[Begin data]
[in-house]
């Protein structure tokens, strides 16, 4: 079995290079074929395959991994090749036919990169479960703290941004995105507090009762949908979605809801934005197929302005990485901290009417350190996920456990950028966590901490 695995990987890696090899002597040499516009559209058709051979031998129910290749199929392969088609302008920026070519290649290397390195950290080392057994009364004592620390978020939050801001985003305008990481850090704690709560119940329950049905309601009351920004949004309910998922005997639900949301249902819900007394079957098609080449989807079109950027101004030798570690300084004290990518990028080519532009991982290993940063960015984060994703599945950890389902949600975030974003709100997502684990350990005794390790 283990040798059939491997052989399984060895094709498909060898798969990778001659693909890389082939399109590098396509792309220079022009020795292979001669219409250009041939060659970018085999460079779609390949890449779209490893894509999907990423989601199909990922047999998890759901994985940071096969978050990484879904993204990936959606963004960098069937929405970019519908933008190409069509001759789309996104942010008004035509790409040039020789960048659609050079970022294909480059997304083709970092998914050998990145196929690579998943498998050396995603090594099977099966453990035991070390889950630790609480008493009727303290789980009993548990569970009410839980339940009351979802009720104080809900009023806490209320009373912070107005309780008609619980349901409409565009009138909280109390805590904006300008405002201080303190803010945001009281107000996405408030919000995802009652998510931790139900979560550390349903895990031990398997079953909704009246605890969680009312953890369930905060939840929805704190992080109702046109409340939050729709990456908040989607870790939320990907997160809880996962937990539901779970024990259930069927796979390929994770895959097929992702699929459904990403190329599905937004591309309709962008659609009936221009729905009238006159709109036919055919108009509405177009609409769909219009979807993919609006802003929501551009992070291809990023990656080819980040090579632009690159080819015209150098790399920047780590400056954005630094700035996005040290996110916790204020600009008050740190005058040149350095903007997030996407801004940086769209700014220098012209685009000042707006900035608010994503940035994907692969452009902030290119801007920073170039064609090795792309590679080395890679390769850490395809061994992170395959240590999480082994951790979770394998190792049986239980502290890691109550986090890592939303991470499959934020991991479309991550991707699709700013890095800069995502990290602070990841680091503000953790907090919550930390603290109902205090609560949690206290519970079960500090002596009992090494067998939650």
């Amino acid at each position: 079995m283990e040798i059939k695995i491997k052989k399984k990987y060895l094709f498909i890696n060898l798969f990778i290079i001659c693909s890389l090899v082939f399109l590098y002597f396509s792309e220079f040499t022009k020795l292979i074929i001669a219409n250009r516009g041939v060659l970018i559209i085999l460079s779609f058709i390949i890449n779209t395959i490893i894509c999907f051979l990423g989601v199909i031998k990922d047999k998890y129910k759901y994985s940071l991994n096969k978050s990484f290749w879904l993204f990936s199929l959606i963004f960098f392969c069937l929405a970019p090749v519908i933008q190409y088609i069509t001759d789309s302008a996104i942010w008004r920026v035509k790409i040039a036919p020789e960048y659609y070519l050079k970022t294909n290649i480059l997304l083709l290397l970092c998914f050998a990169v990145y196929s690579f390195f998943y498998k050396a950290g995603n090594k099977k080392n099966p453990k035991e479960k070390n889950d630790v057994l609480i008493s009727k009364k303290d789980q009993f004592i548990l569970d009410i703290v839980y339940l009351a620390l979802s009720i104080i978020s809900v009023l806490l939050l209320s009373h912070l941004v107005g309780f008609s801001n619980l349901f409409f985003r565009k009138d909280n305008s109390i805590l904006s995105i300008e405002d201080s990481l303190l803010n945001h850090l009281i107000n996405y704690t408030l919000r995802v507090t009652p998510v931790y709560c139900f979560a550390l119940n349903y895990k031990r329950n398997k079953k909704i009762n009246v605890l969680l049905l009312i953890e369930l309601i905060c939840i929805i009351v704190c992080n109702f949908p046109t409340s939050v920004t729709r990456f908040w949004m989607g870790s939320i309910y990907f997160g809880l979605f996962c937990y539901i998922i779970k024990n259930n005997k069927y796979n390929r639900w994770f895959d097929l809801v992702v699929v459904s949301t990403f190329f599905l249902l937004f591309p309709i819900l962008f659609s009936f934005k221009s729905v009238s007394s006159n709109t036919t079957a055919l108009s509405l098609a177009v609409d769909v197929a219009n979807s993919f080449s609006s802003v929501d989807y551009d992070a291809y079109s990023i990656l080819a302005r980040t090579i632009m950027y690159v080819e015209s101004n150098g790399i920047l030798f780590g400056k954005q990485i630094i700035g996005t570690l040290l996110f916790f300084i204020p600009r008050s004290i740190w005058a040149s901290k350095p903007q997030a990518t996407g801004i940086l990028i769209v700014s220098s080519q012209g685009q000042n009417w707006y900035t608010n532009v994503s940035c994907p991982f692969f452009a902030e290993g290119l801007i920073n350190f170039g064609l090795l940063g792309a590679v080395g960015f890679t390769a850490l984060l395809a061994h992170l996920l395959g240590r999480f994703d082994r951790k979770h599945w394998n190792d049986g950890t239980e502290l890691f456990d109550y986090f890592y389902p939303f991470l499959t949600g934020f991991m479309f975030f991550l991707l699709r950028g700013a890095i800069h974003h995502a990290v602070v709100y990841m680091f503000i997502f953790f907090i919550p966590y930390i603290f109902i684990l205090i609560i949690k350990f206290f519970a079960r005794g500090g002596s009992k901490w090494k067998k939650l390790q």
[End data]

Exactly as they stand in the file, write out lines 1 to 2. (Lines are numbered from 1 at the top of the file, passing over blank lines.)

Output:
[in-house]
């Protein structure tokens, strides 16, 4: 079995290079074929395959991994090749036919990169479960703290941004995105507090009762949908979605809801934005197929302005990485901290009417350190996920456990950028966590901490 695995990987890696090899002597040499516009559209058709051979031998129910290749199929392969088609302008920026070519290649290397390195950290080392057994009364004592620390978020939050801001985003305008990481850090704690709560119940329950049905309601009351920004949004309910998922005997639900949301249902819900007394079957098609080449989807079109950027101004030798570690300084004290990518990028080519532009991982290993940063960015984060994703599945950890389902949600975030974003709100997502684990350990005794390790 283990040798059939491997052989399984060895094709498909060898798969990778001659693909890389082939399109590098396509792309220079022009020795292979001669219409250009041939060659970018085999460079779609390949890449779209490893894509999907990423989601199909990922047999998890759901994985940071096969978050990484879904993204990936959606963004960098069937929405970019519908933008190409069509001759789309996104942010008004035509790409040039020789960048659609050079970022294909480059997304083709970092998914050998990145196929690579998943498998050396995603090594099977099966453990035991070390889950630790609480008493009727303290789980009993548990569970009410839980339940009351979802009720104080809900009023806490209320009373912070107005309780008609619980349901409409565009009138909280109390805590904006300008405002201080303190803010945001009281107000996405408030919000995802009652998510931790139900979560550390349903895990031990398997079953909704009246605890969680009312953890369930905060939840929805704190992080109702046109409340939050729709990456908040989607870790939320990907997160809880996962937990539901779970024990259930069927796979390929994770895959097929992702699929459904990403190329599905937004591309309709962008659609009936221009729905009238006159709109036919055919108009509405177009609409769909219009979807993919609006802003929501551009992070291809990023990656080819980040090579632009690159080819015209150098790399920047780590400056954005630094700035996005040290996110916790204020600009008050740190005058040149350095903007997030996407801004940086769209700014220098012209685009000042707006900035608010994503940035994907692969452009902030290119801007920073170039064609090795792309590679080395890679390769850490395809061994992170395959240590999480082994951790979770394998190792049986239980502290890691109550986090890592939303991470499959934020991991479309991550991707699709700013890095800069995502990290602070990841680091503000953790907090919550930390603290109902205090609560949690206290519970079960500090002596009992090494067998939650």